- FILE PHOTO
- A statue of abolitionist Frederick Douglass fabricated by artist Olivia Kim.
Marking 200 years since Frederick Douglass's birth, 2018 was a year full of commemorations of his life and legacy. But celebrations of the abolitionist and orator, who lived in Rochester for 25 years, continue into 2019. Today, on the 124th anniversary of Douglass's death, a handful of Rochester institutions have announced a joint partnership to honor his life and legacy. The Memorial Art Gallery, St. John Fisher College, and the Frederick Douglass Bicentennial Commemoration Committee have planned a series of Douglass-related events and exhibitions for the coming months.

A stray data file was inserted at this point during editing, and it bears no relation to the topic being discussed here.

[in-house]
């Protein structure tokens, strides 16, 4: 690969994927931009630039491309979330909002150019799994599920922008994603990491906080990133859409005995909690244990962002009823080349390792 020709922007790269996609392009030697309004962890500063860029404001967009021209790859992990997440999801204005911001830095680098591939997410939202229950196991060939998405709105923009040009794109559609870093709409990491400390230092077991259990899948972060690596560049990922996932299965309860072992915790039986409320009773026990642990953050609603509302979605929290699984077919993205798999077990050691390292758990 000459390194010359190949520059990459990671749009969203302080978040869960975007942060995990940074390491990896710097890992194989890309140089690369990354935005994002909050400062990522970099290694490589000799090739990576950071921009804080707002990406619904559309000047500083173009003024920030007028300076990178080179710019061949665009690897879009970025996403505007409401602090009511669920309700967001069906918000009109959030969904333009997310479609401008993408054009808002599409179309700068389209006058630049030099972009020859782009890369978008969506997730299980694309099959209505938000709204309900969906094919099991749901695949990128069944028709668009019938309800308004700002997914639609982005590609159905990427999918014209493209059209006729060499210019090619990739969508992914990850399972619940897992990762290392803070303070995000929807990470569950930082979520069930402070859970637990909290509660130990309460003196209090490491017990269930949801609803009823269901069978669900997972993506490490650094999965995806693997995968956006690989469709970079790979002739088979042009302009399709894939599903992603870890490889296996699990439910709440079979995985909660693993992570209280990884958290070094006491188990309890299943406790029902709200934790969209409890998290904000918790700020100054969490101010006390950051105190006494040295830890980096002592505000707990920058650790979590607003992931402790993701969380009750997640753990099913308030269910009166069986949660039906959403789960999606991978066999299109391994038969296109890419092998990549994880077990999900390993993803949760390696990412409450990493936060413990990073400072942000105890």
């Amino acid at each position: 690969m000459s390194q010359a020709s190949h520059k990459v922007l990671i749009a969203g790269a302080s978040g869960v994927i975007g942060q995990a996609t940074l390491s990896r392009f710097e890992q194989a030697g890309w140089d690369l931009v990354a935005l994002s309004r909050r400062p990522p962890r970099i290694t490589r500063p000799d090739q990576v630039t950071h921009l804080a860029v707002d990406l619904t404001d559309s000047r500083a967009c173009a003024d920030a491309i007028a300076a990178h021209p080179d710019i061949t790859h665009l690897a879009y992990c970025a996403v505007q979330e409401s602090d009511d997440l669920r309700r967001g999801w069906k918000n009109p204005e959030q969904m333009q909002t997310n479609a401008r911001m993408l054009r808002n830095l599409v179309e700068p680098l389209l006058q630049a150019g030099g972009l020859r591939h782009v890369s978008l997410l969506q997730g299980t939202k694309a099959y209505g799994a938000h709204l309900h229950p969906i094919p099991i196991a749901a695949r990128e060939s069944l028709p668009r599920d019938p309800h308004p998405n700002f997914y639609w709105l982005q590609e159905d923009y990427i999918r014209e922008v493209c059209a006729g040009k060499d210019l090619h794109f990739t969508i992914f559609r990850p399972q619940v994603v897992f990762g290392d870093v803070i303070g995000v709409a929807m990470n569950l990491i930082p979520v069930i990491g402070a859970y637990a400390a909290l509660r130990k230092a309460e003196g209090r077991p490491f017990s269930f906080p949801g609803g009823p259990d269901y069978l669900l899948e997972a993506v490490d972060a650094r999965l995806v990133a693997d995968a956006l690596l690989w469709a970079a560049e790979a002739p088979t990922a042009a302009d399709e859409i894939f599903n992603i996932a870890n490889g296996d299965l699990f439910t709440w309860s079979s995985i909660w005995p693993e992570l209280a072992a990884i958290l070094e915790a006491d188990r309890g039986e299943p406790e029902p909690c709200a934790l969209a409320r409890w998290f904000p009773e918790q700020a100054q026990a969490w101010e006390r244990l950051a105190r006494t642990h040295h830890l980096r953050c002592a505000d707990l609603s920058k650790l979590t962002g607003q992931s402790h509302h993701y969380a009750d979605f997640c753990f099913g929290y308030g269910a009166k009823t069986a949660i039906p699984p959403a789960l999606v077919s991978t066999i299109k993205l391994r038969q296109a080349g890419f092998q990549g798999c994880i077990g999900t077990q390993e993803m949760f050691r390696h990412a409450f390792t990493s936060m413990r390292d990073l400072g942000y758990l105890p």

MAG will display a monument of Douglass, adding to the 12 monuments at Rochester sites with historical connections to him. The statue, created by artist Olivia Kim, will be on view at MAG simultaneously with the gallery's new exhibit, "Lessons of the Hour—Frederick Douglass," a 10-screen film installation by media artist Isaac Julien that was commissioned by the gallery. MAG director Jonathan Binstock says the media artwork is Julien's "meditation on the life, words, and actions of Douglass." The monument and installation will be on display from March 3 to May 12.
And on April 17, at 7 p.m., the partner organizations will host a community conversation about Douglass and his legacy, public art, and how the Douglass's ideas resonate in today’s world. The conversation is open to the public and will take place at MAG.
A companion website for the Re-Energizing the Legacy of Frederick Douglass project is at douglasstour.com, and includes a self-guided walking or driving tour map, biographical info, and more resources.